Benefit fraudsters get home detention

Two Far North residents have been sentenced to home detention for welfare fraud totalling more than $150,000 Photo / File
Two Far North residents have been sentenced to home detention for welfare fraud totalling more than $150,000 Photo / File

A Far North benefit fraudster has agreed to repay nearly $100,000 but it will take him nearly 200 years.

Two Far North residents have been sentenced to home detention for welfare fraud totalling more than $150,000.

The 33-year-old Kerikeri woman and 34-year-old Kaikohe man were ordered to repay the money, but at the rate of $10 a week that will take Joseph Abraham Kopa 189 years and Amy Jean Pearson 101 years.

The two cases were unrelated but both defendants appeared for sentencing in the Kaikohe District Court on Friday.

The Social Development Ministry said Kopa was granted a domestic purposes benefit and an accommodation supplement in November, 2004.

He failed to tell the ministry he was living with his partner, claiming on six subsequent occasions he was single.

When his benefit was stopped in April, 2011 he had been overpaid by $98,219.

He entered guilty pleas to one charge of obtaining by deception and seven of dishonestly using a document.

Both offences carry a maximum penalty of seven years' jail.

Pearson was granted a domestic purposes benefit, accommodation supplement and temporary additional support in December, 2007.

At the time she was on her own but failed to tell the ministry she entered into a marriage-like relationship in September, 2009.

A dozen times after that she said she had no partner, so her benefits continued until May last year, resulting in an overpayment of $52,503.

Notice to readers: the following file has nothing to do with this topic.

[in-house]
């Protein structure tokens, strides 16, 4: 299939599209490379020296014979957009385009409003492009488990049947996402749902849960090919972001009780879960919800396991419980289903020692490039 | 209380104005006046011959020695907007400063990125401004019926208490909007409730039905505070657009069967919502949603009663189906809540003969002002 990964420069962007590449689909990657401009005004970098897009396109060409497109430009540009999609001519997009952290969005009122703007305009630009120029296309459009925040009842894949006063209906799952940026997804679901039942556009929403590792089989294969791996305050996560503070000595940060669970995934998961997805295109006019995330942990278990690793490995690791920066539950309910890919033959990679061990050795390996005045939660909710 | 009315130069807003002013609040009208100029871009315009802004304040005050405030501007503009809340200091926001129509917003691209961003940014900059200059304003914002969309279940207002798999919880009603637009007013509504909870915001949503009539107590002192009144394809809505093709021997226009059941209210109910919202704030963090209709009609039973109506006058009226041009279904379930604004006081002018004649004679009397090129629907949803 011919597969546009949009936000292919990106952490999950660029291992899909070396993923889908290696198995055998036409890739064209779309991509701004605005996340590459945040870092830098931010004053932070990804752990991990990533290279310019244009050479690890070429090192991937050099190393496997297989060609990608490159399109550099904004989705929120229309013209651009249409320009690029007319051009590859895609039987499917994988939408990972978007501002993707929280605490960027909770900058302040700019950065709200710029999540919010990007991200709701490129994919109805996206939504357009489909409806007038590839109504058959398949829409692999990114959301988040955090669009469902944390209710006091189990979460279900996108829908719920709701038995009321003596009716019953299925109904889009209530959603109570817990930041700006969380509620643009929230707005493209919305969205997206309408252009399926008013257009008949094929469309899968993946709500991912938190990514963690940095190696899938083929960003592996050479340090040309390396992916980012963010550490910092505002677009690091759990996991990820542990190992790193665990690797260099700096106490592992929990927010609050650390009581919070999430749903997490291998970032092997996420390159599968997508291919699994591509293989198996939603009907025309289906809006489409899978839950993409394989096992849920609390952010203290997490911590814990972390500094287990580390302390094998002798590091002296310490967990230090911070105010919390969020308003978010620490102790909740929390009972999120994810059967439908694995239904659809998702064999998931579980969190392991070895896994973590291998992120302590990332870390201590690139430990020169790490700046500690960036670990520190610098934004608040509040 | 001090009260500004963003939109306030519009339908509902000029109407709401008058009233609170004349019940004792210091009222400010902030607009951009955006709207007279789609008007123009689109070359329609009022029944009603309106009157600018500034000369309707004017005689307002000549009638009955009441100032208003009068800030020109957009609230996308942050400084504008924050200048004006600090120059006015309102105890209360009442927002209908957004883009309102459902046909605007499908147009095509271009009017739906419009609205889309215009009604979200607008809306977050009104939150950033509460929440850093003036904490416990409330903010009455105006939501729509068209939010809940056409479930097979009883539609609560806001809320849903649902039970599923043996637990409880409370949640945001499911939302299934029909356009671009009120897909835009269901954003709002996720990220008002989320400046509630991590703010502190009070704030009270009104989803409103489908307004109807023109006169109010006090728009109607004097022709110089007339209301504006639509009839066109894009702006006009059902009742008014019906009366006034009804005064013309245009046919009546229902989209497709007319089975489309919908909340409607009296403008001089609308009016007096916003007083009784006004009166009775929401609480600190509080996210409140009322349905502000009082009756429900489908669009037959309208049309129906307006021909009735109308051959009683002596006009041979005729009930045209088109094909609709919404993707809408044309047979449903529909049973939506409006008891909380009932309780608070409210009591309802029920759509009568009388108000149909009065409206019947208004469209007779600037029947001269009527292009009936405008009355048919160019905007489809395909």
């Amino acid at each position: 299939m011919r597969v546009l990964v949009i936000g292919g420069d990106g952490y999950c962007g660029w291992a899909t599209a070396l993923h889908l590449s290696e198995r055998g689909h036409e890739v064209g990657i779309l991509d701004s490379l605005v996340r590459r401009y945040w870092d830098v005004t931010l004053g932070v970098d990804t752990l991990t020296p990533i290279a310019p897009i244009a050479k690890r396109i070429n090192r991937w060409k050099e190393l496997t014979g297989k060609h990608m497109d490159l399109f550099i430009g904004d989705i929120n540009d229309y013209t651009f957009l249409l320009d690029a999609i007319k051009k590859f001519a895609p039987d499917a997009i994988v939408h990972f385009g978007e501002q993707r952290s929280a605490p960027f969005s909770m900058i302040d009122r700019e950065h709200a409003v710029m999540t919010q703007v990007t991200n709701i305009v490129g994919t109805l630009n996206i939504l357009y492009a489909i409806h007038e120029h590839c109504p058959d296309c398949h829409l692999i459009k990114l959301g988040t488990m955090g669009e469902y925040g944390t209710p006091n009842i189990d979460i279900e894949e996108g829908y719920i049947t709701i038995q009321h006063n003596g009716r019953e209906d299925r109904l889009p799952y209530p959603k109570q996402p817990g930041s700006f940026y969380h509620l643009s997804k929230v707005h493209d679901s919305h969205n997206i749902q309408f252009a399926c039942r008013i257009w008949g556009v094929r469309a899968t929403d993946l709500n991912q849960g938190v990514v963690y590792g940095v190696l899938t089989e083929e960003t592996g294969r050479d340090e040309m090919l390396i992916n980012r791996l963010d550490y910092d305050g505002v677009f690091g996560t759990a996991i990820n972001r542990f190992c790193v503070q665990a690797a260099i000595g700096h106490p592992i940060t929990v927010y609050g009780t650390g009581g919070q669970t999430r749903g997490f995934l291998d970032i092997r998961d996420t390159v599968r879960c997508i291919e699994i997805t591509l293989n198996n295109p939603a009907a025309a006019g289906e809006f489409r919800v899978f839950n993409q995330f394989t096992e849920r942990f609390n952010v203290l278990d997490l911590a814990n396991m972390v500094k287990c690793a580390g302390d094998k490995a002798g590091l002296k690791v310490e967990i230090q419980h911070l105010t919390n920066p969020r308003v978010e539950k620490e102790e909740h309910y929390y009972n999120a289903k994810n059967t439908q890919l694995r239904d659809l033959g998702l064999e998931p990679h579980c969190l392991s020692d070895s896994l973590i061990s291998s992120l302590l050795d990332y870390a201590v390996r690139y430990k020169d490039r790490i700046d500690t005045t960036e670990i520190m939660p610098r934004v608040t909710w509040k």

Pearson pleaded guilty to one charge of obtaining by deception and 12 of dishonestly using a document.

Judge Greg Davis said people who committed benefit fraud were stealing from taxpayers.

"There is this misconception that benefit fraud is not really theft, that there are no victims involved, but that could not be further from the truth," he said.

"The victims are the public at large, all those legitimate taxpayers who make sure a sustainable welfare system can be put in place.

"It brings the system into disrepute when those who are not entitled to benefits claim them."

In Pearson's case, the court was told she needed the money and had a sick child but no evidence was presented to support that.

"It was a deliberate rort by you and your partner to increase your household wealth," Judge Davis said, sentencing her to four and a half months' home detention at her Kerikeri address.

Kopa's offending was prolonged and sustained, lasting more than six years. The father of four had co-operated with the ministry and did not seek to minimise his offending.

"He wants to make amends by repaying the money but the reality is, at $10 a week, it will take 200 years," Judge Davis said.

Kopa was sentenced to nine months' home detention at his Punakitere Valley address.

The ministry did not seek reparation, saying it would recover the overpayments directly.

Deputy chief executive Iona Holsted said later the stolen money would be pursued "for as long as it takes".

"We work hard to protect the integrity of the welfare system and we'll continue to investigate cases and hold offenders to account," she said.

The means of doing that included the employment of about 100 investigators, a data mining and matching programme and an 0800 number for the lodging of fraud allegations.

- The Northland Age

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